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Hobart population estimate exceeds 10,000 with record growth

By Kevin Boneske
Staff Writer

HOBART – The latest population estimate shows the Village of Hobart has exceeded 10,000 people, Village Administrator Aaron Kramer reported to the Hobart village board Tuesday, Sept. 1.

Kramer said the estimated population of 10,454 as of Jan. 1 includes the biggest annual increase in both number of residents (855) and percentage (8.9) in the village since annual records of estimated population were kept in 1996.

He said figures from the state Department of Administration use data from building permits, income tax returns, vehicle registrations, etc., to make population estimates.

Kramer said Hobart’s population includes about 7,700 people who are of voting age, 18 and older, “raising the specter that you need to look at two polling places sooner than later due to the increase.”

This chart shows Hobart’s estimated 2020 population exceeding 10,000 people, almost 9 percent more than the previous year, the village’s single largest annual increase, and more than double the 2000 census. Submitted Illustration

“The village has grown 69 percent since the last census (in 2010 with 6,182 residents), 105 percent since the beginning of the century (in 2000 with 5,090 residents) and 150 percent since the 1990 census (with 4,176 residents),” he said.

When the state did population projections seven years ago going out to 2040, Kramer said the projected population for Hobart in 2020 was 8,585, about 2,000 below the current estimate.

“We’re at about (in population) where they thought we’d be in 2028-29,” he said.

Kramer said it would be reasonable to assume Hobart will exceed 11,000 people in 2021 with new developments taking place in the village.

“There’ll probably be one more year of an estimate from the DOA, and then we’ll get an official census number, and that will reset everything,” he said.

Given the growth in village residents, Kramer said he has been asked about changing the population number on the signs entering Hobart.

“I think we can, but we’ve got to pay for them, though,” he said. “If we wait for the census, I don’t think we have to pay for them. You certainly see they’re fairly obsolete (with the population number).”

Handling elections

Though the village experienced long lines at its only polling place at St. Joseph’s Church during the last November general election in 2018, Village Clerk-Treasurer Erica Berger said she doesn’t expect that will happen this November with people concerned about the COVID-19 pandemic.

Berger said 2,000 voters already applied for absentee ballots as of the beginning of September.

Clerk-Treasurer Erica Berger informs the Hobart village board Tuesday, Sept. 1, about 2,000 voters already applying for absentee ballots for the Nov. 3 general election. Kevin Boneske Photo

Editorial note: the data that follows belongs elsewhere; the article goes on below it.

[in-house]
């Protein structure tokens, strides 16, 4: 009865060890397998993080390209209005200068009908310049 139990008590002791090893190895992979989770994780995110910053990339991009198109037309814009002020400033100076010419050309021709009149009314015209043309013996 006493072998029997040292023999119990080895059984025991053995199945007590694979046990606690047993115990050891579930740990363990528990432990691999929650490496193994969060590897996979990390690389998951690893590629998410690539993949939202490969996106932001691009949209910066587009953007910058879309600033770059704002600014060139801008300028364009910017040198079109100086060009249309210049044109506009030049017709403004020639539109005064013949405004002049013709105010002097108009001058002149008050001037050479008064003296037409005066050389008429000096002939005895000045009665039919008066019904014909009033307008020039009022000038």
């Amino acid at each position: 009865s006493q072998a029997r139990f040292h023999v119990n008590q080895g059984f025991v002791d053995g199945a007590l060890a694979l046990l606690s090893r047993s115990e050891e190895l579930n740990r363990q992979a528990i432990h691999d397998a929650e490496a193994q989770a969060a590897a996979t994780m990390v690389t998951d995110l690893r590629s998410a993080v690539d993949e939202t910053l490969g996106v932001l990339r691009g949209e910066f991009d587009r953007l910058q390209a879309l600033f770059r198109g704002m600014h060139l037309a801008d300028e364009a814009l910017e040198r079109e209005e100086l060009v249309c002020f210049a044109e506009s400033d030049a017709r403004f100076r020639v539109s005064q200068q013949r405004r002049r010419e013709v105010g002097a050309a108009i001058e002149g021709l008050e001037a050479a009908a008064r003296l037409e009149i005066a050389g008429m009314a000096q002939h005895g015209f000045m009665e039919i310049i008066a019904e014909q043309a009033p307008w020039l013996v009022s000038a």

“I’m only anticipating more (absentee ballot requests) as the months progress,” she said. “In April (for the spring general election when there was also a presidential primary on the ballot), we only had 337 people show up (at the polls). Normally, for a presidential primary, it’s a couple thousand.”

Kramer said the “next big election that will cause us an extreme headache” could be the November 2022 general election when there will be a gubernatorial race.

Berger said new technology the village has implemented will make handling the polls on Election Day not as difficult as the last gubernatorial election in November 2018.

Storm water projects

In other action, the board approved two storm water management projects on Lexington Court and Ponce De Leon Boulevard with the contract awarded to DDS (Northeast Pipe) for $24,900, with funding coming out of the village’s storm water fund.

The board’s motion also calls for not commencing with the projects until the required easements are granted by the necessary private property owners, and not considering any similar storm water improvement projects until village staff has presented an ordinance or policy related to the funding of similar projects in the future.

Kramer said storm water work on private property raises the question of what is the village’s role to make improvements on private property versus public property.

“As far as the ordinance, I think what we’re trying to avoid is all of us being in an uncomfortable position of having to rule on each case with no guidance, no policy, no ordinance, and it becomes potentially political,” he said.

In other news

Kramer said the village has been receiving applications for the utility clerk position the board created last month, while a recommendation on who to hire will be considered in closed session at the board’s Sept. 15 meeting.

He said applications from citizens interested in being on the newly-created Parks and Recreation Committee are also being received for possible appointment by the board president.

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